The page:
DES MOINES, IOWA —This is one of the strangest columns I’ve ever had to write. I tap this out in the wee hours of Wednesday morning, a day before the dramatic first-in-the-country presidential caucuses. And yet, thanks to the peculiarities of the technology and mechanics of the publishing industry, most of you will be reading this just after the results of those caucuses come in.

So, no way I’m going to stick out my half-frozen neck and make any predictions. At least not as to who will win. But I’m certainly comfortable taking a gratuitous shot at trying to interpret those results in advance.

Some among the pundits have said that, depending on whether the pragmatic-sounding Hillary Clinton or the dreamy Barack Obama (or the fiery John Edwards) triumphs, Democrats will have chosen to go with either their heads or their hearts.

Allow me to amend that prognostication. The results will tell us whether Democrats have gone with both their heads and their hearts together or, instead, with some other, nether part of their anatomy. For those, like myself, who have long and justifiably argued that internecine Democratic politics are about as tantalizing as a tsetse-fly orgy, we are now confronted by a pleasant surprise. Damn, there really are some real choices this time around. And it’s up to Democratic voters, precisely, to make a mark.

Chasing around behind Edwards, Clinton and Obama this past week, traveling, at times, hundreds of miles through the snow back and forth along I-80, eating breakfast in Davenport, lunching in Ottumwa and supping in Des Moines, I could be clocking 300 to 400 miles per day. But much of the time it felt like I kept passing through an invisible membrane starkly separating one distinct world from another.

Retail ground campaigns like those run in Iowa are not just bubbles, but veritable self-contained ecospheres. Candidate events are packed with self-selecting audiences, and trying to venture a guess as to who’s ahead and who’s not, who’s got the Big Mo or the Big Slow, simply by sizing up campaign rallies, is a fool’s errand.

During the 2004 campaign, for example, even as Howard Dean was collapsing in the polls, his closing Iowa rallies were huge, electric events. John Kerry was in ascension, but his meet-and-greets were low-key, sometimes even dour and funereal. Only among Edwards’ folks could you feel something like authentic momentum, and, indeed, he came from nowhere to almost win.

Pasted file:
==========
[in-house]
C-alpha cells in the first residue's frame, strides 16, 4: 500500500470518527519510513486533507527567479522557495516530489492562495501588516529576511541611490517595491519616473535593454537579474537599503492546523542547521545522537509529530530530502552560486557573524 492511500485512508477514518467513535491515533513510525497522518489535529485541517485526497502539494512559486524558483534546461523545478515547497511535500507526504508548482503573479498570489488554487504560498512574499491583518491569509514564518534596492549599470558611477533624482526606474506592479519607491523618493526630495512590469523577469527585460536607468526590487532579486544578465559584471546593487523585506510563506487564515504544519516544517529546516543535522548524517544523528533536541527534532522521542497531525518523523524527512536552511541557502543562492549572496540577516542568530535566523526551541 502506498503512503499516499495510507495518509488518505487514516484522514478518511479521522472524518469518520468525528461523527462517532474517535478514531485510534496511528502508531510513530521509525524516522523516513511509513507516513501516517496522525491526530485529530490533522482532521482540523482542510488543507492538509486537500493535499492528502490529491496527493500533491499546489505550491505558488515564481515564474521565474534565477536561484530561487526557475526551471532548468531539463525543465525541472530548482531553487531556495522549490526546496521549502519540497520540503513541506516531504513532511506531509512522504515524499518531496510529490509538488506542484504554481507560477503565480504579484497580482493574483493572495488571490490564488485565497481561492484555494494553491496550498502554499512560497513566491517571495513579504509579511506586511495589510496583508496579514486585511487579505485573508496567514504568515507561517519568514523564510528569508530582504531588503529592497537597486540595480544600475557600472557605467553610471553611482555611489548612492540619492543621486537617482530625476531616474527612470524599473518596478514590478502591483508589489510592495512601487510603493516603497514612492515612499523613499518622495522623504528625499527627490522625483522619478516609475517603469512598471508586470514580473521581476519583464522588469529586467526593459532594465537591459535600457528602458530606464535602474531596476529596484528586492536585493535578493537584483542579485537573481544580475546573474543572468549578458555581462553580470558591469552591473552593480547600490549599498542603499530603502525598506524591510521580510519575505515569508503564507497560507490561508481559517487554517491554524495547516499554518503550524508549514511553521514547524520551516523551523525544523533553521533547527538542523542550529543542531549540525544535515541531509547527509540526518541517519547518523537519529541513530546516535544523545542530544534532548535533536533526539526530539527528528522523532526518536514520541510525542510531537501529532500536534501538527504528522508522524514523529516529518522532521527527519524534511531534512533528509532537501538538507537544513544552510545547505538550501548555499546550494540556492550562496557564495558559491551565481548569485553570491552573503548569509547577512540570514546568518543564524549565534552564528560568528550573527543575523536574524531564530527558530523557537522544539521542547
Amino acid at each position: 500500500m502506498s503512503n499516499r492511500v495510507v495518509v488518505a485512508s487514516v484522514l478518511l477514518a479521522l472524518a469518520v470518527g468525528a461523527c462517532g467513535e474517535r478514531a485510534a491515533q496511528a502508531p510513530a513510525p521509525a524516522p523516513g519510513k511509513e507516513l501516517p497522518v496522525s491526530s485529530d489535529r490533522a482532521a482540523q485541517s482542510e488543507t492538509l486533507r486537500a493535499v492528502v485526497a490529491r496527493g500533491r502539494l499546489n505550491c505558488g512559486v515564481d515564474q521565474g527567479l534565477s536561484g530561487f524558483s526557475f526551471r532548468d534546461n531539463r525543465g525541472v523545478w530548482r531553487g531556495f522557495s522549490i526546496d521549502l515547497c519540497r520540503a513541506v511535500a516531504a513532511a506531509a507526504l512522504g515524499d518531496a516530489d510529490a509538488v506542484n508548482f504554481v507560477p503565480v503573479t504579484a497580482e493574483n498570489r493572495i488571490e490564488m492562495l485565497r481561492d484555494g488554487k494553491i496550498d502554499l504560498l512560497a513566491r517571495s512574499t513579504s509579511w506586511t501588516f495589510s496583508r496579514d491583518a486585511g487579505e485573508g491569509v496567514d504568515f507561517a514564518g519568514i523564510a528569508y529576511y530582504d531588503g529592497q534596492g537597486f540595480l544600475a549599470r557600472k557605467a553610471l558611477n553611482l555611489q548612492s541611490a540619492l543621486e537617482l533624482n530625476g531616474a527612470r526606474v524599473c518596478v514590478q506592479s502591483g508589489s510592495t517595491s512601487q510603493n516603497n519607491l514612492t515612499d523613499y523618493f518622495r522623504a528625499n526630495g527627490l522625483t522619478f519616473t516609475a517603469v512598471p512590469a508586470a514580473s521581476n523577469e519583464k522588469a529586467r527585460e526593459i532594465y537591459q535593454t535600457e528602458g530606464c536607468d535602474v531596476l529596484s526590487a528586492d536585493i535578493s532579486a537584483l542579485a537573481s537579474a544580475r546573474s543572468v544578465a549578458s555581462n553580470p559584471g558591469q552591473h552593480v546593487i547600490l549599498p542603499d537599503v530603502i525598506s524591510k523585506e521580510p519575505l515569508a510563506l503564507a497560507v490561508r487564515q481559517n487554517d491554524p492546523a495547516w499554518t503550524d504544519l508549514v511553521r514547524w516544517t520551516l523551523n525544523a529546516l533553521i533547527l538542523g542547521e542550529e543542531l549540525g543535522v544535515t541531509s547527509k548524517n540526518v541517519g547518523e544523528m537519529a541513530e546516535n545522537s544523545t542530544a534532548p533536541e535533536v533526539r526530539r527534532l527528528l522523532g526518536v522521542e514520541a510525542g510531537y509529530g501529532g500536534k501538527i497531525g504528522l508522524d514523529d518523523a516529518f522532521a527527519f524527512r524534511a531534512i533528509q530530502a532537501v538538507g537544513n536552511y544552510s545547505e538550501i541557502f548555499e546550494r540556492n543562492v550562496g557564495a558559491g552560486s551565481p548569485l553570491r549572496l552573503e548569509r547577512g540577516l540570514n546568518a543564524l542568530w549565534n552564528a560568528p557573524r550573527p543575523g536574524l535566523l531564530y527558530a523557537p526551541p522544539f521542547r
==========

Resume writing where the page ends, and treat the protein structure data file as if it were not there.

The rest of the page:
Watching Edwards on several occasions this week, as he spoke to cheering overflow crowds, he was surely trying to replicate his eleventh-hour boom of ’04. “I’ve felt this energy, this excitement, this momentum before, and it’s real. It’s no accident,” he said to a Des Moines audience of more than 1,000 roaring supporters a few days ago. And I know he was really feeling it.

Obama has been saying very much the same thing to jazzed-up crowds who also feel they’re poised on the verge of something significant. “There comes a moment in each generation,” Obama said to a wildly applauding Des Moines crowd on New Year’s Day. “This is our moment. This is our time.”

And hundreds show up hours in advance to pack a rural community meeting room for a glimpse of Hillary Clinton or her Big Dog hubby.

But, again, beware of making any definitive judgments based on crowd size or mood. Go to an Edwards event and you’d think most Democrats were T-shirted steelworkers. At an Obama rally, it seems the whole world is a university. And Hillary’s world — at least here in Iowa — seems composed mostly of lawyers and schoolteachers, retired schoolteachers.

But about those different worlds. In the Edwards and Obama events, the rooms and halls brim with the dreamers and doers who literally want to change the world, as hokey as that might sound; or at least they want to change a significant part of it. Call them romantic, or naive, or zealots or bumpkins snookered by smooth-talking pols, they have, indeed, invested their brains, their hearts and their hopes in a bizarre political process that combines the highest principles with the most base of show-biz ethics. And it’s those sorts of audiences at whom Obama and Edwards aim their talks. And they’ve been doing it extremely well in these final days.

Inside the Hillary bubble, it’s a different crew altogether. Here are the folks who seem to want to change very little except who occupies the White House. Pardon my sweeping judgments, but the Hillaryites don’t seem to invest that much in politics itself. It’s no accident that her strongest legs of support are the elderly who, having little future, care very little about it. Or the uneducated who, perhaps willingly or more likely as victims of circumstance, eschew the tedium of policy debates. Oprah may have endorsed Barack Obama, but it’s Hillary who speaks most directly to her audience: the more apolitical, the less ideological, the less engaged. Her events are run like game shows, the audience warmed up with an opening act of trivia contests and T-shirt giveaways and then readied to be spoon-fed a meticulously crafted script.

Three candidates. Two different worlds.

Starting Thursday night, Democrats will decide which one they want to live in.

For post-caucus news from Cooper and others starting Thursday, check

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